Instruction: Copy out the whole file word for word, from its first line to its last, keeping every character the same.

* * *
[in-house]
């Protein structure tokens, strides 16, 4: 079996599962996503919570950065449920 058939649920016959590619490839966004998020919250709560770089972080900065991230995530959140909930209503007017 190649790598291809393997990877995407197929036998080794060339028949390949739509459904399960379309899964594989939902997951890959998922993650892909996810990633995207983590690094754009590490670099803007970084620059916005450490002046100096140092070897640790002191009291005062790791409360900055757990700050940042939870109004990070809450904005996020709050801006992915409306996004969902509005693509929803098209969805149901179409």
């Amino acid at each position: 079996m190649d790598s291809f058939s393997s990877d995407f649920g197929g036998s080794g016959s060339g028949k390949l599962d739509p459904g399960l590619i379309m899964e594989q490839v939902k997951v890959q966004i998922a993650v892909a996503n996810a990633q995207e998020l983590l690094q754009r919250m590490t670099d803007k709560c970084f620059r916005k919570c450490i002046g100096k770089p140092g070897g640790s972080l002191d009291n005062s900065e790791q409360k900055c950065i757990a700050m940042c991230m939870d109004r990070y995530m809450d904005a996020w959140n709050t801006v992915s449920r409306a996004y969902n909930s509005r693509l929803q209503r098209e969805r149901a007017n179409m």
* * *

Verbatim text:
[in-house]
């Protein structure tokens, strides 16, 4: 079996599962996503919570950065449920 058939649920016959590619490839966004998020919250709560770089972080900065991230995530959140909930209503007017 190649790598291809393997990877995407197929036998080794060339028949390949739509459904399960379309899964594989939902997951890959998922993650892909996810990633995207983590690094754009590490670099803007970084620059916005450490002046100096140092070897640790002191009291005062790791409360900055757990700050940042939870109004990070809450904005996020709050801006992915409306996004969902509005693509929803098209969805149901179409």
């Amino acid at each position: 079996m190649d790598s291809f058939s393997s990877d995407f649920g197929g036998s080794g016959s060339g028949k390949l599962d739509p459904g399960l590619i379309m899964e594989q490839v939902k997951v890959q966004i998922a993650v892909a996503n996810a990633q995207e998020l983590l690094q754009r919250m590490t670099d803007k709560c970084f620059r916005k919570c450490i002046g100096k770089p140092g070897g640790s972080l002191d009291n005062s900065e790791q409360k900055c950065i757990a700050m940042c991230m939870d109004r990070y995530m809450d904005a996020w959140n709050t801006v992915s449920r409306a996004y969902n909930s509005r693509l929803q209503r098209e969805r149901a007017n179409m």